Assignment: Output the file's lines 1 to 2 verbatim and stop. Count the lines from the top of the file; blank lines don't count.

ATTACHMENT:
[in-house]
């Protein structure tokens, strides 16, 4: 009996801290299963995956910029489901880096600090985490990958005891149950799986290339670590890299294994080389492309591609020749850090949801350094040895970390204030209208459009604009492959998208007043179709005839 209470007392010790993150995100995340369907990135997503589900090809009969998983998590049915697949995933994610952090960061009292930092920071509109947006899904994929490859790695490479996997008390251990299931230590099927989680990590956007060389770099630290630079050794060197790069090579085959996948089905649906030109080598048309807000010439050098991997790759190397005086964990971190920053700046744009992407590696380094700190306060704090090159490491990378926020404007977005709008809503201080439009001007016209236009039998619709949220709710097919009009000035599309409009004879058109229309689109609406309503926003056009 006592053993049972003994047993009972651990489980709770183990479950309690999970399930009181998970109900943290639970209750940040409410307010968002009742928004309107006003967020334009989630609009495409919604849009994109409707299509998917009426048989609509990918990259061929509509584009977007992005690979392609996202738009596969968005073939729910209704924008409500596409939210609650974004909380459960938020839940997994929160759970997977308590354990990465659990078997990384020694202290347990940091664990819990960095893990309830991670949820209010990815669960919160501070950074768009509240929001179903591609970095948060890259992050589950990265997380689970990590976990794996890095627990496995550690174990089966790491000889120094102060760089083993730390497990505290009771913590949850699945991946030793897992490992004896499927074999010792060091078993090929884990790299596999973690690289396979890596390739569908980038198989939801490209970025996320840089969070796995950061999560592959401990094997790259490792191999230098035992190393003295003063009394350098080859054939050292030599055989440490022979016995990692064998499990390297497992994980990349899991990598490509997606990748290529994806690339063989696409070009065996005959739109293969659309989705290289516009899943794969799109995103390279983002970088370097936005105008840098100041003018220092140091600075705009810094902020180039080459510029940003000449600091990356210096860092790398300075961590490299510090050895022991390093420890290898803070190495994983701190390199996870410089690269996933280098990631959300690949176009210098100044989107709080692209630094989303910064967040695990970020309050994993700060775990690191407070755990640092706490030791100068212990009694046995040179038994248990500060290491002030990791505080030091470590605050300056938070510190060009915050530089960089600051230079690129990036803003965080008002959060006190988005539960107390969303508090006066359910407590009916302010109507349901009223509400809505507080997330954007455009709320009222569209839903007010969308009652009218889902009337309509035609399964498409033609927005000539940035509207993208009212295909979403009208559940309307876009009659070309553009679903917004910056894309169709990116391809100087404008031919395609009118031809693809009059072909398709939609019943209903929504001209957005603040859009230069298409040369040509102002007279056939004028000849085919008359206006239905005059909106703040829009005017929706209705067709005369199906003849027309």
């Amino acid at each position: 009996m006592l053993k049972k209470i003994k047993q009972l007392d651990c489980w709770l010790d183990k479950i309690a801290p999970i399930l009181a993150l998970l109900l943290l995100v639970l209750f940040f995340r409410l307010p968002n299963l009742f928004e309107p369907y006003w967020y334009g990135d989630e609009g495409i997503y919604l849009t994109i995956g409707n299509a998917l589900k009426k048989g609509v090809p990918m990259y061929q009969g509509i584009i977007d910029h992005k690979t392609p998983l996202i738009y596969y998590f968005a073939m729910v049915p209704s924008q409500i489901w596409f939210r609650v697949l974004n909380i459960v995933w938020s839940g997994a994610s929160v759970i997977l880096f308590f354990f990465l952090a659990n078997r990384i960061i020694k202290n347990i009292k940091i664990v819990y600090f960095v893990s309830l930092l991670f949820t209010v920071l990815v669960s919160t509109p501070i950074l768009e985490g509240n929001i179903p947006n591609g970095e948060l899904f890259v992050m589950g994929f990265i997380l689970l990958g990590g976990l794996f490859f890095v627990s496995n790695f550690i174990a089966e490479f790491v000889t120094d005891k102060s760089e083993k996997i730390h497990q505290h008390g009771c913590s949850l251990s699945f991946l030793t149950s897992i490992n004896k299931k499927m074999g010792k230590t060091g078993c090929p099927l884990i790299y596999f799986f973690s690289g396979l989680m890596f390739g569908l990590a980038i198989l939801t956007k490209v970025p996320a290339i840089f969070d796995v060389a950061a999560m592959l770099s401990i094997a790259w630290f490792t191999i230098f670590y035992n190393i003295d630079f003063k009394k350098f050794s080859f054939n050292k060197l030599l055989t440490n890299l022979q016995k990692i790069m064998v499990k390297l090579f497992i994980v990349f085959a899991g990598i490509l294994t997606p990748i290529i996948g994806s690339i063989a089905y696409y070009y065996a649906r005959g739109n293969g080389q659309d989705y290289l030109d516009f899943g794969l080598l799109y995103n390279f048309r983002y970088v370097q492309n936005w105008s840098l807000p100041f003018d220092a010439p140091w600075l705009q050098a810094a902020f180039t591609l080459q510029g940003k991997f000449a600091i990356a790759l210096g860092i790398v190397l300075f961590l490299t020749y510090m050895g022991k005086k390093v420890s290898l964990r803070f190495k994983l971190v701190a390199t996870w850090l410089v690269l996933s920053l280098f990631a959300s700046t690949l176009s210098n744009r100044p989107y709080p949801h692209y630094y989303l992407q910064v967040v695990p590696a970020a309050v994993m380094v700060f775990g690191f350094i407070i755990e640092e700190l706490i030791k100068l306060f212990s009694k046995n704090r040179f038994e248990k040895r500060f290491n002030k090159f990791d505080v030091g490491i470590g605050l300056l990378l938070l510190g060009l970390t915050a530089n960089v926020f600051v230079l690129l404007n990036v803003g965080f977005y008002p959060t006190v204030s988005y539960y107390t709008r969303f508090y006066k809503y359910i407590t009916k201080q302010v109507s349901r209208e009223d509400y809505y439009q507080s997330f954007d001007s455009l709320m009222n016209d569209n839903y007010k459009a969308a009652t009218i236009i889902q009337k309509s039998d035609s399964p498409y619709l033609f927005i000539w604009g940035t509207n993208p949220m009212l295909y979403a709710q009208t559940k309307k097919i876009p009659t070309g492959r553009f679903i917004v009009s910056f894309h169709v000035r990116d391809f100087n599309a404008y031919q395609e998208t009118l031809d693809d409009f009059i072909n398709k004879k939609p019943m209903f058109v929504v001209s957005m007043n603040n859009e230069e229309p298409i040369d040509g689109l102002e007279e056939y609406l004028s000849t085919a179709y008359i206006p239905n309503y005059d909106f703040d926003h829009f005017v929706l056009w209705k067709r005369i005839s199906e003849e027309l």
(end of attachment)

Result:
[in-house]
């Protein structure tokens, strides 16, 4: 009996801290299963995956910029489901880096600090985490990958005891149950799986290339670590890299294994080389492309591609020749850090949801350094040895970390204030209208459009604009492959998208007043179709005839 209470007392010790993150995100995340369907990135997503589900090809009969998983998590049915697949995933994610952090960061009292930092920071509109947006899904994929490859790695490479996997008390251990299931230590099927989680990590956007060389770099630290630079050794060197790069090579085959996948089905649906030109080598048309807000010439050098991997790759190397005086964990971190920053700046744009992407590696380094700190306060704090090159490491990378926020404007977005709008809503201080439009001007016209236009039998619709949220709710097919009009000035599309409009004879058109229309689109609406309503926003056009 006592053993049972003994047993009972651990489980709770183990479950309690999970399930009181998970109900943290639970209750940040409410307010968002009742928004309107006003967020334009989630609009495409919604849009994109409707299509998917009426048989609509990918990259061929509509584009977007992005690979392609996202738009596969968005073939729910209704924008409500596409939210609650974004909380459960938020839940997994929160759970997977308590354990990465659990078997990384020694202290347990940091664990819990960095893990309830991670949820209010990815669960919160501070950074768009509240929001179903591609970095948060890259992050589950990265997380689970990590976990794996890095627990496995550690174990089966790491000889120094102060760089083993730390497990505290009771913590949850699945991946030793897992490992004896499927074999010792060091078993090929884990790299596999973690690289396979890596390739569908980038198989939801490209970025996320840089969070796995950061999560592959401990094997790259490792191999230098035992190393003295003063009394350098080859054939050292030599055989440490022979016995990692064998499990390297497992994980990349899991990598490509997606990748290529994806690339063989696409070009065996005959739109293969659309989705290289516009899943794969799109995103390279983002970088370097936005105008840098100041003018220092140091600075705009810094902020180039080459510029940003000449600091990356210096860092790398300075961590490299510090050895022991390093420890290898803070190495994983701190390199996870410089690269996933280098990631959300690949176009210098100044989107709080692209630094989303910064967040695990970020309050994993700060775990690191407070755990640092706490030791100068212990009694046995040179038994248990500060290491002030990791505080030091470590605050300056938070510190060009915050530089960089600051230079690129990036803003965080008002959060006190988005539960107390969303508090006066359910407590009916302010109507349901009223509400809505507080997330954007455009709320009222569209839903007010969308009652009218889902009337309509035609399964498409033609927005000539940035509207993208009212295909979403009208559940309307876009009659070309553009679903917004910056894309169709990116391809100087404008031919395609009118031809693809009059072909398709939609019943209903929504001209957005603040859009230069298409040369040509102002007279056939004028000849085919008359206006239905005059909106703040829009005017929706209705067709005369199906003849027309």